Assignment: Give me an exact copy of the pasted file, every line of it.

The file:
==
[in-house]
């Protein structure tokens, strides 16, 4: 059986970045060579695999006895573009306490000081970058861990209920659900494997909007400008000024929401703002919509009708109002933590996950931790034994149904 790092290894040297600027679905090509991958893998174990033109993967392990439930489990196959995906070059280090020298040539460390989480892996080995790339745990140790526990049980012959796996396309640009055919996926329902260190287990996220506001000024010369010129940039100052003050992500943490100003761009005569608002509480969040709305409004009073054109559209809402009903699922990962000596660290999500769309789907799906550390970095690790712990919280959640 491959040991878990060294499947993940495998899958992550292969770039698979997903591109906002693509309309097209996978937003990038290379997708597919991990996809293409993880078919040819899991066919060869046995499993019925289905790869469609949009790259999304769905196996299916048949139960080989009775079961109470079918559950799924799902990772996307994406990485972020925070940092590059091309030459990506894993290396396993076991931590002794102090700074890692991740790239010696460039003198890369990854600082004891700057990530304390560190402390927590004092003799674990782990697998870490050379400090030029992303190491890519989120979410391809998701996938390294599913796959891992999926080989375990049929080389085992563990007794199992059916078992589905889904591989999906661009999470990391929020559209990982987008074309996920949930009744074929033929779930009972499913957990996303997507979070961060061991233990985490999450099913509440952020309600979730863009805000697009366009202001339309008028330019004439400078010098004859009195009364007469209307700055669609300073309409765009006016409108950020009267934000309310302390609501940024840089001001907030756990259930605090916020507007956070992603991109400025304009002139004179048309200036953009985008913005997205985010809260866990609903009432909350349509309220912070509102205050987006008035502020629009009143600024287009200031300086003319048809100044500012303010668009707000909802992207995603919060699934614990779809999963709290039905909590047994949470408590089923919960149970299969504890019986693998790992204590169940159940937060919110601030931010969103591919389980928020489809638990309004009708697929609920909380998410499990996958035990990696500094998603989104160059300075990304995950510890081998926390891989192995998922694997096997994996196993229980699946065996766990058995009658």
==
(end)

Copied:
[in-house]
């Protein structure tokens, strides 16, 4: 059986970045060579695999006895573009306490000081970058861990209920659900494997909007400008000024929401703002919509009708109002933590996950931790034994149904 790092290894040297600027679905090509991958893998174990033109993967392990439930489990196959995906070059280090020298040539460390989480892996080995790339745990140790526990049980012959796996396309640009055919996926329902260190287990996220506001000024010369010129940039100052003050992500943490100003761009005569608002509480969040709305409004009073054109559209809402009903699922990962000596660290999500769309789907799906550390970095690790712990919280959640 491959040991878990060294499947993940495998899958992550292969770039698979997903591109906002693509309309097209996978937003990038290379997708597919991990996809293409993880078919040819899991066919060869046995499993019925289905790869469609949009790259999304769905196996299916048949139960080989009775079961109470079918559950799924799902990772996307994406990485972020925070940092590059091309030459990506894993290396396993076991931590002794102090700074890692991740790239010696460039003198890369990854600082004891700057990530304390560190402390927590004092003799674990782990697998870490050379400090030029992303190491890519989120979410391809998701996938390294599913796959891992999926080989375990049929080389085992563990007794199992059916078992589905889904591989999906661009999470990391929020559209990982987008074309996920949930009744074929033929779930009972499913957990996303997507979070961060061991233990985490999450099913509440952020309600979730863009805000697009366009202001339309008028330019004439400078010098004859009195009364007469209307700055669609300073309409765009006016409108950020009267934000309310302390609501940024840089001001907030756990259930605090916020507007956070992603991109400025304009002139004179048309200036953009985008913005997205985010809260866990609903009432909350349509309220912070509102205050987006008035502020629009009143600024287009200031300086003319048809100044500012303010668009707000909802992207995603919060699934614990779809999963709290039905909590047994949470408590089923919960149970299969504890019986693998790992204590169940159940937060919110601030931010969103591919389980928020489809638990309004009708697929609920909380998410499990996958035990990696500094998603989104160059300075990304995950510890081998926390891989192995998922694997096997994996196993229980699946065996766990058995009658």